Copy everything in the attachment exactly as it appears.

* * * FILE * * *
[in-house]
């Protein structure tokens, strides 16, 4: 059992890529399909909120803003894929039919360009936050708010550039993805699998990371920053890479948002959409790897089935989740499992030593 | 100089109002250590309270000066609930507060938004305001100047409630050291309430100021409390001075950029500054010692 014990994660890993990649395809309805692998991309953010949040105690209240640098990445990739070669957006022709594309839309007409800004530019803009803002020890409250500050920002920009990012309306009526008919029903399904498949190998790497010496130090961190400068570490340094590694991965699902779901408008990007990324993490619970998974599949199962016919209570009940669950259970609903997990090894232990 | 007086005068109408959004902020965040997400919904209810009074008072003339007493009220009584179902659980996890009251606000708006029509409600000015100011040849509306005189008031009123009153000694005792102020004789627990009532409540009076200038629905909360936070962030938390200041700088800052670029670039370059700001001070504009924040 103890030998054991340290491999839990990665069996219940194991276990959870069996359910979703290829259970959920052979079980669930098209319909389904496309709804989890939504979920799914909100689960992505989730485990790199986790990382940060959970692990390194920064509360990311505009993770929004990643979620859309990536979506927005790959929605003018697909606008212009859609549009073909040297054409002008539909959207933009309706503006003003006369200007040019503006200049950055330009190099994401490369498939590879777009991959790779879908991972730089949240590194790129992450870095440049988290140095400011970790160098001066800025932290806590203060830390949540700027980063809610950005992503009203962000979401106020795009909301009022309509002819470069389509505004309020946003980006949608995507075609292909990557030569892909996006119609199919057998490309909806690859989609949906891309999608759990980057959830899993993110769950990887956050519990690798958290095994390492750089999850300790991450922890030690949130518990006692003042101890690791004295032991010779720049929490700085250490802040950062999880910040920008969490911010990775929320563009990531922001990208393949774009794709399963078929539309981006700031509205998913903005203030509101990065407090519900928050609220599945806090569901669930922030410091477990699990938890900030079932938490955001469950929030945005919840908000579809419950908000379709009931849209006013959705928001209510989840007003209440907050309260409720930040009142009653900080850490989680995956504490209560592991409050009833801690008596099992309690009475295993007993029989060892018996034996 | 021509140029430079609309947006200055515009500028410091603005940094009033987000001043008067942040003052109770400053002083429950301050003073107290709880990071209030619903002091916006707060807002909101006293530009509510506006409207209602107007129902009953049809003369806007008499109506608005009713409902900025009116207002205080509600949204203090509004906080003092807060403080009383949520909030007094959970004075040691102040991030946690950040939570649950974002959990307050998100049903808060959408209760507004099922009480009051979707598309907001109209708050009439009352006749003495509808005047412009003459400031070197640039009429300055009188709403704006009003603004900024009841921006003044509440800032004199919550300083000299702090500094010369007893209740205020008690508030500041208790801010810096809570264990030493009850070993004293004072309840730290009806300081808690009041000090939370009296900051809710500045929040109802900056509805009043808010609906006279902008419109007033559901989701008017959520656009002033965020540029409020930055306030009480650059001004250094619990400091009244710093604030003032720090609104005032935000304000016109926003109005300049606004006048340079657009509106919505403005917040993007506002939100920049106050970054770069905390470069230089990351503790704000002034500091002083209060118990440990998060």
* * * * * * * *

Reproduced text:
[in-house]
């Protein structure tokens, strides 16, 4: 059992890529399909909120803003894929039919360009936050708010550039993805699998990371920053890479948002959409790897089935989740499992030593 | 100089109002250590309270000066609930507060938004305001100047409630050291309430100021409390001075950029500054010692 014990994660890993990649395809309805692998991309953010949040105690209240640098990445990739070669957006022709594309839309007409800004530019803009803002020890409250500050920002920009990012309306009526008919029903399904498949190998790497010496130090961190400068570490340094590694991965699902779901408008990007990324993490619970998974599949199962016919209570009940669950259970609903997990090894232990 | 007086005068109408959004902020965040997400919904209810009074008072003339007493009220009584179902659980996890009251606000708006029509409600000015100011040849509306005189008031009123009153000694005792102020004789627990009532409540009076200038629905909360936070962030938390200041700088800052670029670039370059700001001070504009924040 103890030998054991340290491999839990990665069996219940194991276990959870069996359910979703290829259970959920052979079980669930098209319909389904496309709804989890939504979920799914909100689960992505989730485990790199986790990382940060959970692990390194920064509360990311505009993770929004990643979620859309990536979506927005790959929605003018697909606008212009859609549009073909040297054409002008539909959207933009309706503006003003006369200007040019503006200049950055330009190099994401490369498939590879777009991959790779879908991972730089949240590194790129992450870095440049988290140095400011970790160098001066800025932290806590203060830390949540700027980063809610950005992503009203962000979401106020795009909301009022309509002819470069389509505004309020946003980006949608995507075609292909990557030569892909996006119609199919057998490309909806690859989609949906891309999608759990980057959830899993993110769950990887956050519990690798958290095994390492750089999850300790991450922890030690949130518990006692003042101890690791004295032991010779720049929490700085250490802040950062999880910040920008969490911010990775929320563009990531922001990208393949774009794709399963078929539309981006700031509205998913903005203030509101990065407090519900928050609220599945806090569901669930922030410091477990699990938890900030079932938490955001469950929030945005919840908000579809419950908000379709009931849209006013959705928001209510989840007003209440907050309260409720930040009142009653900080850490989680995956504490209560592991409050009833801690008596099992309690009475295993007993029989060892018996034996 | 021509140029430079609309947006200055515009500028410091603005940094009033987000001043008067942040003052109770400053002083429950301050003073107290709880990071209030619903002091916006707060807002909101006293530009509510506006409207209602107007129902009953049809003369806007008499109506608005009713409902900025009116207002205080509600949204203090509004906080003092807060403080009383949520909030007094959970004075040691102040991030946690950040939570649950974002959990307050998100049903808060959408209760507004099922009480009051979707598309907001109209708050009439009352006749003495509808005047412009003459400031070197640039009429300055009188709403704006009003603004900024009841921006003044509440800032004199919550300083000299702090500094010369007893209740205020008690508030500041208790801010810096809570264990030493009850070993004293004072309840730290009806300081808690009041000090939370009296900051809710500045929040109802900056509805009043808010609906006279902008419109007033559901989701008017959520656009002033965020540029409020930055306030009480650059001004250094619990400091009244710093604030003032720090609104005032935000304000016109926003109005300049606004006048340079657009509106919505403005917040993007506002939100920049106050970054770069905390470069230089990351503790704000002034500091002083209060118990440990998060």